PEArL: a systems approach to demonstrating authenticity in information systems design
journal contributionposted on 03.09.2015 by Donna Champion, Frank A. Stowell
Any type of content formally published in an academic journal, usually following a peer-review process.
The process of information systems (IS) design has been dominated by the demands inherent in providing a technical solution to a perceived problem or need. Engineering IS design methods applied in order to satisfy the problem situation tend to have a preoccupation with verifying specifications as being mathemat- ically correct. Difficulties arise when the ideas underpinning verification are extended in an attempt to ‘prove’ the validity of a proposed design for an IS. A pure engineering approach does not facilitate a response to the subjective elements within social situations, which experience has shown to be essential in demonstrating the pertinence of new designs to those concerned. We suggest that, by applying interpretivist systems ideas, it is possible to support concerned individuals in reflecting upon crucial aspects of the inquiry, enabling those individuals to judge the relevance or ‘authenticity’ of the learning, according to their own values and beliefs. The elements of participants, engagement, authority, relationships and learning are suggested as being crucial. These make up the mnemonic PEArL, which is offered as an aide-mémoire for those concerned with IS design.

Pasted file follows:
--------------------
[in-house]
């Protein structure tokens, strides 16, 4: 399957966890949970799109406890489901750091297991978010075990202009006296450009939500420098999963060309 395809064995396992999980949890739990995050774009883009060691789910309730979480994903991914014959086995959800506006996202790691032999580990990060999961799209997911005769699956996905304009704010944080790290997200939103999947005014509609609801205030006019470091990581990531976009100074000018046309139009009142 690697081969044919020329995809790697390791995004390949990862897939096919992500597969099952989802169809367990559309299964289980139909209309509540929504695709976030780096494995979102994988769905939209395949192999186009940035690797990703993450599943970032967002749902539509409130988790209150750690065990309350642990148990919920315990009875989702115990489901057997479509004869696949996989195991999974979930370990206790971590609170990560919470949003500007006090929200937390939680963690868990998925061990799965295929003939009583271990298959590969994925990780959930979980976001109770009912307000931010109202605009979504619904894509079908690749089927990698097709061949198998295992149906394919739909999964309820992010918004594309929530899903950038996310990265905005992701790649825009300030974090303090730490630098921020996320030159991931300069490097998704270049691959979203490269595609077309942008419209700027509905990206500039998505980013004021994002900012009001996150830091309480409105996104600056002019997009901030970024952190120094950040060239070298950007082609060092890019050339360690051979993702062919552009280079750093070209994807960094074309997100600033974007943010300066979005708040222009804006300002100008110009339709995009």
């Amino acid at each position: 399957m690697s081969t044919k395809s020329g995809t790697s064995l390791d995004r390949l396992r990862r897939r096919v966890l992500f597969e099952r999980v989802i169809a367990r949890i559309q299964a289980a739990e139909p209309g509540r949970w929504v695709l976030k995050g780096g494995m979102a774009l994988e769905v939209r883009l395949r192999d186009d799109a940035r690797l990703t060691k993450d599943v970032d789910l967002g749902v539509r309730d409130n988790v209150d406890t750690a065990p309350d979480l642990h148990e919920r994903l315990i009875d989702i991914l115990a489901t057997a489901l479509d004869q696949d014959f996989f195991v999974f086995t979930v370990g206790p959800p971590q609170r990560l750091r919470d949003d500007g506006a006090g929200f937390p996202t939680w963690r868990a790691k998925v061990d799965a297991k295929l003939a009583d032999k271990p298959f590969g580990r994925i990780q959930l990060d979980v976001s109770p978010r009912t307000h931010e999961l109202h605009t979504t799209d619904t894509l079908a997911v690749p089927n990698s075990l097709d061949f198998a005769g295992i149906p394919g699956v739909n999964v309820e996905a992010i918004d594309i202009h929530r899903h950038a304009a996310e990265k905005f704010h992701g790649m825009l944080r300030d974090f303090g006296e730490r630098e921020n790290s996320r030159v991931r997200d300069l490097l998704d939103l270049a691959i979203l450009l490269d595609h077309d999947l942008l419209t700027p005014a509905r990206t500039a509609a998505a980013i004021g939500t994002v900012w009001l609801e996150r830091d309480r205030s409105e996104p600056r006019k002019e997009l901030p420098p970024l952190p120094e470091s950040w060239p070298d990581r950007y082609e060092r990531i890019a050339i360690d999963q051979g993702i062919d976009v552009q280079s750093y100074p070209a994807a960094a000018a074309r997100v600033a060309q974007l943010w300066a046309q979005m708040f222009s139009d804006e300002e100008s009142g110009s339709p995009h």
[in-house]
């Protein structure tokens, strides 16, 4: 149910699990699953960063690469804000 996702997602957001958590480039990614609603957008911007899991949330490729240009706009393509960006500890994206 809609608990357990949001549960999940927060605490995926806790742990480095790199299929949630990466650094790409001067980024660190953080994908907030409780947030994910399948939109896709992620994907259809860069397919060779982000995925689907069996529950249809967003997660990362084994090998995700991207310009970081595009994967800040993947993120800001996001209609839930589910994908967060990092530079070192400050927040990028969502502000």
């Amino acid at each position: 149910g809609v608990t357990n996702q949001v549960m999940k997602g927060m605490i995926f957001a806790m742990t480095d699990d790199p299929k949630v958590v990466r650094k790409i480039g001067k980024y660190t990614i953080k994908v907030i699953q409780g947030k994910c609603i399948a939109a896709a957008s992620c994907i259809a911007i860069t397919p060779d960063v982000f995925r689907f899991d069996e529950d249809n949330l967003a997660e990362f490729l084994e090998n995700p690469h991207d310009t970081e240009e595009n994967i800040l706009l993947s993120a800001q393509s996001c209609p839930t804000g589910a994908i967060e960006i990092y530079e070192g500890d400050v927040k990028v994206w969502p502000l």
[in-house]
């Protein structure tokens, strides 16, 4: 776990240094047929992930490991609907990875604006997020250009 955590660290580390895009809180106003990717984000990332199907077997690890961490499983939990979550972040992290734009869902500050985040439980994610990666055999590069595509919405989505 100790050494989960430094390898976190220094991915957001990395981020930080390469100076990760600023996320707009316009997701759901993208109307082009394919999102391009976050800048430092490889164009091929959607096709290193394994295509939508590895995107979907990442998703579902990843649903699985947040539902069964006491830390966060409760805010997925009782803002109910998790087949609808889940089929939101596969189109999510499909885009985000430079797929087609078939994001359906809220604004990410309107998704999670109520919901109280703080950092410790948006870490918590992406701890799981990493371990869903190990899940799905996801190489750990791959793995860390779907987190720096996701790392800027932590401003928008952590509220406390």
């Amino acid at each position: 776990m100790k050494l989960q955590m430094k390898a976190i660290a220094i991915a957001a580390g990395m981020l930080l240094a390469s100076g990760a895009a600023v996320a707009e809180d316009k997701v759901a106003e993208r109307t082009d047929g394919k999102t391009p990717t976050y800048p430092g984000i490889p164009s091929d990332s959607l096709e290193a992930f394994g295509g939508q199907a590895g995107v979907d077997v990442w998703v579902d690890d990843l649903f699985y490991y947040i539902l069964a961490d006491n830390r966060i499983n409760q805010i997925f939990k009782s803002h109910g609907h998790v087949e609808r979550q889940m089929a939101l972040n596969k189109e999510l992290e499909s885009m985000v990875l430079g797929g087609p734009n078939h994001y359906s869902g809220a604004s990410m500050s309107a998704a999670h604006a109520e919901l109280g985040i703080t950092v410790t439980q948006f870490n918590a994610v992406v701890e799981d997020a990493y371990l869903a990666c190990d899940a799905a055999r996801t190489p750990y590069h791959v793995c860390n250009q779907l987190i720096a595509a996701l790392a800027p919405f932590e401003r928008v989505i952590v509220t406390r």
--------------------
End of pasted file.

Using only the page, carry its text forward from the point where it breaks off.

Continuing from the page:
The authors wish to acknowledge the funding received from the UK Engineering and Physical Sciences Council (EPSRC) through research grant GR/M/02583.
- Business and Economics